Better landing page content and design may boost ecommerce conversions.
A small difference in an online merchant's conversion rate can make a huge difference in that merchant's profit. Consider an online retailer with about 20,000 monthly visits and an average order value — sometimes called an average market basket — of $75. If that online store had a 1-percent conversion rate, it could expect about 200 sales or about $15,000 in revenue. At a 2-percent conversion rate, sales would jump to $30,000. Likewise, if the store's conversion rate were a quarter of a percent it would have just $3,750 in revenue.
Unfortunately, increasing conversion rates is typically more of an art than a science. Thus there is not a sure-fire formula — based on some stack of statistics — that an online marketer can just implement to suddenly send sales soaring. Some niche merchants with narrow product lines might enjoy conversion rates as high as 10 percent, while other merchants using identical marketing tactics can barely squeeze out a conversion rate of one-tenth of one-percent.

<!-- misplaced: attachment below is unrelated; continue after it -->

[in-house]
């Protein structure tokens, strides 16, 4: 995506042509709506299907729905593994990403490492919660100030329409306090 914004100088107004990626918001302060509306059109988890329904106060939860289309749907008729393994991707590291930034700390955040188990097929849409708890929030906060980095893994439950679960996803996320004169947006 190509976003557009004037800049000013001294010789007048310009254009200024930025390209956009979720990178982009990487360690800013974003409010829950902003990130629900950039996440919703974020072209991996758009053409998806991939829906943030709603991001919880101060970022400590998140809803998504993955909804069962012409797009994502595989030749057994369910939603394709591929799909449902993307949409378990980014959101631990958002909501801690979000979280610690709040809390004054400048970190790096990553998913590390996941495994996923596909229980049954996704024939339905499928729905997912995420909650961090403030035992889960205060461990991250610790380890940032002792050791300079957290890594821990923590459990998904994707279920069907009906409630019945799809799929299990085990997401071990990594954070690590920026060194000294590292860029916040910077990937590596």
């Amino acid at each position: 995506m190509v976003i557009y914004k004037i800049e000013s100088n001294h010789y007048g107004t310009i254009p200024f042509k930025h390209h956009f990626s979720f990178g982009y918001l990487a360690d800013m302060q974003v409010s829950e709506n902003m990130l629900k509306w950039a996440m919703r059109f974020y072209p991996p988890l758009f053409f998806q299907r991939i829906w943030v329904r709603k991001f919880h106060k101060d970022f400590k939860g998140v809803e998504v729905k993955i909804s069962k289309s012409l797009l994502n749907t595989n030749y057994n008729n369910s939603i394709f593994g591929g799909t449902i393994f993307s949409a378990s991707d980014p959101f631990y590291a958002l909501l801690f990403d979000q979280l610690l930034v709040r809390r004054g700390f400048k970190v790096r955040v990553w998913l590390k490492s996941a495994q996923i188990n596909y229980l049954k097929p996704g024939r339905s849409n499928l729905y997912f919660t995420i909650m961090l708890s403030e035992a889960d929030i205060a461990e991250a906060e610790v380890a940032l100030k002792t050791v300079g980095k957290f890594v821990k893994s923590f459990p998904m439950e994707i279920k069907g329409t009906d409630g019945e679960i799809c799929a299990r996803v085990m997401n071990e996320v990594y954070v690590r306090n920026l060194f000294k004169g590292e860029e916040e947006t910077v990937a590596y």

This realization — that boosting conversions requires a bit of art — doesn't mean that improving conversions is impossible. In fact, there are some basic tactics likely to help, but not guaranteed to do so. Most of these tactics rightly focus on optimizing and improving landing page design and content. This article's goal is to get you thinking about your landing pages' make up and to give you a few ideas that might help improve sales.
What's a Landing Page?
To define terms, the landing page is the initial page on a merchant's site that a shopper sees when arriving from a pay-per-click ad, search engine results page, or similar link.
This is a store's first and best hope of selling.
1. Continuity First
Many online marketers are masters at driving site traffic. These marketers create amazing PPC ad copy. But if the landing page on the other side of the link does not deliver what the ad promised or what the customer expected, there will almost certainly be an immediate disconnect.
In fact, a lack of continuity will almost certainly mean the loss of a sale. Consider a recent search for “men's jeans” on Google, which resulted in an ad leading to a site featuring women's jeans. Someone shopping for a male is not likely to convert from this landing page.
In contrast, a merchant who had been advertising a particular style of ladies' jeans saw a significant boost in conversions by repeating the offer from the ad on the landing page.
Consider testing a few options for both ad and landing page messaging.